Händel’s Messiah is without doubt one of the most beautiful homages ever rendered by a musician to the cult of universal love. ‘‘Comfort ye, my people,” intones the sublime voice of the Messiah in the first aria, a true hymn to hope: the infinite tenderness of certain solos rival in beauty with the exultation of the choral sections. Since its triumphant premiere in Dublin in April 1742, this oratorio has always been counted among the key works of the repertoire. What makes for the grandeur of this score: is it the talent of the composer for the quasi-operatic dramatization of a form derived from sacred music? Or is it the refinement and charm of the Italian style, from which the music of angels here takes its source? Or again is it the reassuring figure of the Christ, who for the first time is here not represented as the moribund icon of suffering but on the contrary as a triumphant figure, grand and gentle?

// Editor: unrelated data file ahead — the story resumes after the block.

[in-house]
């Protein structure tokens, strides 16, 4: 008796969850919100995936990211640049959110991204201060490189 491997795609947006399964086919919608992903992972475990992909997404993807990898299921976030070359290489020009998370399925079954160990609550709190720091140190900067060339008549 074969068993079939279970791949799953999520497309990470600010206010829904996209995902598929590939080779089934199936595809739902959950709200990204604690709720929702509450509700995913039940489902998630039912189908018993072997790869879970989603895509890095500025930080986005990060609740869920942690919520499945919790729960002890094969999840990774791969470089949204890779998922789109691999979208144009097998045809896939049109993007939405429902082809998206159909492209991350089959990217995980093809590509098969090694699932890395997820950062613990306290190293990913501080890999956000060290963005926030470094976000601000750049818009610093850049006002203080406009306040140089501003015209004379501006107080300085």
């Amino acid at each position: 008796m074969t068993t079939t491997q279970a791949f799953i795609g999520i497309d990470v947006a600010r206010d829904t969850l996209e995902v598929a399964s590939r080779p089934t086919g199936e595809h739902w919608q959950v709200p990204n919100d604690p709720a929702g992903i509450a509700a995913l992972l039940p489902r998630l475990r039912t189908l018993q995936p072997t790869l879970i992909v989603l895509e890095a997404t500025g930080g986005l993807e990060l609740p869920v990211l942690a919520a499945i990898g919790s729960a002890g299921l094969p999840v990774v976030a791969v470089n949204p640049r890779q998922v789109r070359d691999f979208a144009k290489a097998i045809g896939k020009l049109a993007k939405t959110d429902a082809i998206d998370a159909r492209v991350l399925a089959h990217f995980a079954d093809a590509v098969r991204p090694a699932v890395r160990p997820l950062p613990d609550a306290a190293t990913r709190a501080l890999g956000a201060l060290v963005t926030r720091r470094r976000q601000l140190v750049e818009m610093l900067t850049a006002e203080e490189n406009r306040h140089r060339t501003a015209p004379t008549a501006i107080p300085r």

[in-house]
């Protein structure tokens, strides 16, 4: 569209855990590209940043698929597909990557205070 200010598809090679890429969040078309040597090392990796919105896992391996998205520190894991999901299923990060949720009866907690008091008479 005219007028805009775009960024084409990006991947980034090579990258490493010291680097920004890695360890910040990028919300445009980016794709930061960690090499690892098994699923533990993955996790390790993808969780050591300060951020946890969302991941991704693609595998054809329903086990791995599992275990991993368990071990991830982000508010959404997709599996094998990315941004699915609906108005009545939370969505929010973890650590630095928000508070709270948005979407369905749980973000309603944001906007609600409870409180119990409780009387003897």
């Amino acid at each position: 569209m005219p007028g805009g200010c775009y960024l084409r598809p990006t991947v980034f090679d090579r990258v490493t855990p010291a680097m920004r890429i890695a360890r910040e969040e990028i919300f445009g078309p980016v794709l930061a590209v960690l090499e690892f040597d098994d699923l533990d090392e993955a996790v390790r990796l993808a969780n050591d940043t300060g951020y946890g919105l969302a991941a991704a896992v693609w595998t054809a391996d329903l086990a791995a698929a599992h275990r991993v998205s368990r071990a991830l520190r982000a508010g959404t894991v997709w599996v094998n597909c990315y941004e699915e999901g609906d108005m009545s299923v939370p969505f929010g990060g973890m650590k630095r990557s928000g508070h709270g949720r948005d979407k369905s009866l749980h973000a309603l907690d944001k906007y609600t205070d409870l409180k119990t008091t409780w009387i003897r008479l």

Emmanuelle Haïm and Le Concert d’Astrée offer a new way to hear the Messiah, one that will be engraved in stone: the public is warmly invited to share this grand moment, which will also be the object of a live recording.
Messiah (HWV 56) by Georg Friedrich Haendel
Choir and orchestra Concert d’Astrée
Conductor Emmanuelle Haïm
Lucy Crowe soprano
Tim Mead countertenor
Andrew Staples tenor
Christopher Purves basse